As I have mentioned before, there are a couple of common mutations of the APOL1 gene ( (G1 and G2) that protect against one strain of sleeping sickness, but unfortunately greatly increase the risk of kidney failure. The story was unsimple because they didn’t seem to protect against the other strain of sleeping sickness, the one that’s currently common in populations carrying G1 and G2. The first guess was that the other strain used to be common there and was replaced by a different strain, somehing like what may have happened in central Africa, where almost everyone is immune to vivax malaria, but you don’t see much vivax there ( instead, falciparum).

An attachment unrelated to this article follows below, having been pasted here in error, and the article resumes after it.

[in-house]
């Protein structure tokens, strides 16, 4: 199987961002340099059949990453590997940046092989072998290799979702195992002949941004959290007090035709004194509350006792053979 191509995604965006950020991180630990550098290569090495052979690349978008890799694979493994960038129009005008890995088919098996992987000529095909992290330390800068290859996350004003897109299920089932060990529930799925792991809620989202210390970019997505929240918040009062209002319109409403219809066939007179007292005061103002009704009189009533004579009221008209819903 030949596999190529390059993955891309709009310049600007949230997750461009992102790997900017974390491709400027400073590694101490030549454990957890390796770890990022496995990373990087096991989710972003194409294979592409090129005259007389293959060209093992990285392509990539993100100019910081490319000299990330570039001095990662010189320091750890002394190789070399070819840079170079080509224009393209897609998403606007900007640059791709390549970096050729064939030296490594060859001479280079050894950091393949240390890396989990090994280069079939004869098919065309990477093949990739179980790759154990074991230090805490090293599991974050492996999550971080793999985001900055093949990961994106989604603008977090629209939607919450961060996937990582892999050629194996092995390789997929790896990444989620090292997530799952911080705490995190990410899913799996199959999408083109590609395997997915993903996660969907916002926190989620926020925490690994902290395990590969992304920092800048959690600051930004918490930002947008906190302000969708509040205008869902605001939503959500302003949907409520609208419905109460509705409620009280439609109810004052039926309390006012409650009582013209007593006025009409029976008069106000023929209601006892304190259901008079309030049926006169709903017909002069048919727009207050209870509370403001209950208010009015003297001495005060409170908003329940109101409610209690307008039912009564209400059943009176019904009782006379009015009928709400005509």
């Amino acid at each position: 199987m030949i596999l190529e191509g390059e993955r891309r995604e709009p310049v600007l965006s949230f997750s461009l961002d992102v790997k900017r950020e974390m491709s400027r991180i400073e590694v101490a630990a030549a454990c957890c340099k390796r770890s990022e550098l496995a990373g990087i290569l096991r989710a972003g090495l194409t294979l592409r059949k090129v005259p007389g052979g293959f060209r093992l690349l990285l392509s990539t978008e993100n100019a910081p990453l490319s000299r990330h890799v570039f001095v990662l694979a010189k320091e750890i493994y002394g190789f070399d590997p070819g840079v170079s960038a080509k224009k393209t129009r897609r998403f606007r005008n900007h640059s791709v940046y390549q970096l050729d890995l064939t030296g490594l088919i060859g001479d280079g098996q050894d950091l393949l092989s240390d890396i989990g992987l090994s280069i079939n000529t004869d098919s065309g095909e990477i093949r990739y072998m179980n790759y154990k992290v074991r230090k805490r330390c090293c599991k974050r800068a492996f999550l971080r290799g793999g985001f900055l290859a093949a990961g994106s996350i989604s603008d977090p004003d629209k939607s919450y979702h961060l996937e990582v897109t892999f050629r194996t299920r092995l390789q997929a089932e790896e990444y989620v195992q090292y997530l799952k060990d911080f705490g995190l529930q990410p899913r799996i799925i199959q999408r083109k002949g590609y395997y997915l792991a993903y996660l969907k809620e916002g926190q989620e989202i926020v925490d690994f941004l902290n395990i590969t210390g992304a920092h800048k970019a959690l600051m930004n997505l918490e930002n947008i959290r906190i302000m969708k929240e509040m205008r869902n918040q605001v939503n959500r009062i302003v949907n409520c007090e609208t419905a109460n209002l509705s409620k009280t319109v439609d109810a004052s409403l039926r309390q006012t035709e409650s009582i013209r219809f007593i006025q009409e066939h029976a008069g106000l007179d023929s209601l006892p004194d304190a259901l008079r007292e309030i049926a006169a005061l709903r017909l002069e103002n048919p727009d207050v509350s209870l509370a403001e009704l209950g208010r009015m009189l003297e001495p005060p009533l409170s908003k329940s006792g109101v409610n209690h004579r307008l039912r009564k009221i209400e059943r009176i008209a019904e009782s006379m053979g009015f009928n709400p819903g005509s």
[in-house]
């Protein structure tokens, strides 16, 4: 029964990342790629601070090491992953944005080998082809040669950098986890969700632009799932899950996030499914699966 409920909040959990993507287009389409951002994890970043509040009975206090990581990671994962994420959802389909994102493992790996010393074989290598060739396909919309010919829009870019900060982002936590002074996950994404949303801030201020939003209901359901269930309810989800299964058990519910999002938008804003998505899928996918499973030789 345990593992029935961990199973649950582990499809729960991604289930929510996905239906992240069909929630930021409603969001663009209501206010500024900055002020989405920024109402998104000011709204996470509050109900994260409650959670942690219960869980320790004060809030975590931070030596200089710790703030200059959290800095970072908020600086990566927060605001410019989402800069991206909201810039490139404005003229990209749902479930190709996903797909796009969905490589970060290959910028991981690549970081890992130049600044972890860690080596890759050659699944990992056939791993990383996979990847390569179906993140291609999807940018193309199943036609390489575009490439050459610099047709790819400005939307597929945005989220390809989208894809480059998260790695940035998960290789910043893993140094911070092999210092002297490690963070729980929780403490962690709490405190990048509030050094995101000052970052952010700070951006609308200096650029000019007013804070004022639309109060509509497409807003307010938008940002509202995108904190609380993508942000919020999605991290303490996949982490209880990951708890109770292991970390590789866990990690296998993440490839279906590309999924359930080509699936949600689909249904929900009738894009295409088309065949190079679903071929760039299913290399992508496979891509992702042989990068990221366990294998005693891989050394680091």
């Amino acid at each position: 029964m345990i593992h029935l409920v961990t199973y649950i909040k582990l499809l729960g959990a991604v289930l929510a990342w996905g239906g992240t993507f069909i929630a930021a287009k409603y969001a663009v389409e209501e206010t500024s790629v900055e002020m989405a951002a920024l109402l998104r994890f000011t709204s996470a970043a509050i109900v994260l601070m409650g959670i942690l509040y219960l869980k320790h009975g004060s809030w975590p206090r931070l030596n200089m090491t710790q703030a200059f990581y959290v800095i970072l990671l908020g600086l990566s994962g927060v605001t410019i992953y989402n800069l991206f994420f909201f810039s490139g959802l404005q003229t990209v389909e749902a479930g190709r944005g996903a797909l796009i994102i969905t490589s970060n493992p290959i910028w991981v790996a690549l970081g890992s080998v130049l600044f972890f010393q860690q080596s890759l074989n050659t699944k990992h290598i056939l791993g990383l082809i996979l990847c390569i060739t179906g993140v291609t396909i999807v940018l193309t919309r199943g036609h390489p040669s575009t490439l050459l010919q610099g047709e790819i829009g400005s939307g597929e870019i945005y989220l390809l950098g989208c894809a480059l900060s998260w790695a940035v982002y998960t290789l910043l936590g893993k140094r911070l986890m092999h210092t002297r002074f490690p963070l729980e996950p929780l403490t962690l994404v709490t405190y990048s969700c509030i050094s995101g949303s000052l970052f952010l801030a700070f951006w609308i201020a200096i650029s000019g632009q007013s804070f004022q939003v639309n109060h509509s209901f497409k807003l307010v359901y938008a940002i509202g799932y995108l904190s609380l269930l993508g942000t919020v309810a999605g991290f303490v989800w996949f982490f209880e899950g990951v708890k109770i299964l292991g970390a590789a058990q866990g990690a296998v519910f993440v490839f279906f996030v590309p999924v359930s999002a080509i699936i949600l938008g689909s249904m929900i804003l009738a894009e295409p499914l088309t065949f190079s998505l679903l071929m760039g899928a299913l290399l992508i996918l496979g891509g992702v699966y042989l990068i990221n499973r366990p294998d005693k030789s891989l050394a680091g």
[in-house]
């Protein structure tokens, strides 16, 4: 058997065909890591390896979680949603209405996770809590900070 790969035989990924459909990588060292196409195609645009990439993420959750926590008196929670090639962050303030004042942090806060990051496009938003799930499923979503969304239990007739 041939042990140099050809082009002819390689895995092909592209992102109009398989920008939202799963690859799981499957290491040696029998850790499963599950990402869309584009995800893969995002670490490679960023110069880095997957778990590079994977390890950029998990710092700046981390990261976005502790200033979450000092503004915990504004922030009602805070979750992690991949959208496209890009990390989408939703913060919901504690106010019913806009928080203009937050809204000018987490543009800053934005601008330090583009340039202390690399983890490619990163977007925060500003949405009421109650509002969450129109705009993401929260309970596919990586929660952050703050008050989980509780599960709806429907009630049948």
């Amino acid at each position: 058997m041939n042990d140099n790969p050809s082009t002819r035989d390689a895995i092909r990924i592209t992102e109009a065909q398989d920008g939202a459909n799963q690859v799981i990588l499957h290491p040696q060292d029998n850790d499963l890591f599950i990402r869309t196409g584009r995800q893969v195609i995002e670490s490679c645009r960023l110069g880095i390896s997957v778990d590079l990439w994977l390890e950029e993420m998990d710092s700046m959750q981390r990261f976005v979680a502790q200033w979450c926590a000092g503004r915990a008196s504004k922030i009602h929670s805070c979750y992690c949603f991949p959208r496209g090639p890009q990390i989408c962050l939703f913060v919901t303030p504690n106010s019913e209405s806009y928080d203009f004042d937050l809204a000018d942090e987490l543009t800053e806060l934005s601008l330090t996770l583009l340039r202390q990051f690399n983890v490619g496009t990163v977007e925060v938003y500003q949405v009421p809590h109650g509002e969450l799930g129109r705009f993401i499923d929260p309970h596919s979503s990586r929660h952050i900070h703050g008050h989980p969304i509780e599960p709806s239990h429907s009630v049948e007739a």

A recent publication clarifies things a bit. First, the two strains of human sleeping sickness are Trypanosoma brucei rhodesiense, which causes the acute East African form, and T.b. gambiense, which causes the more chronic West African form.
G2 gives strong protection against infection by the East African strain, but appears to increase vulnerability to the West African strain. G1 doesn’t do much against the East African strain, but allow asymptomatic carriage of the West African strain – better survival, rather than resistance to infection.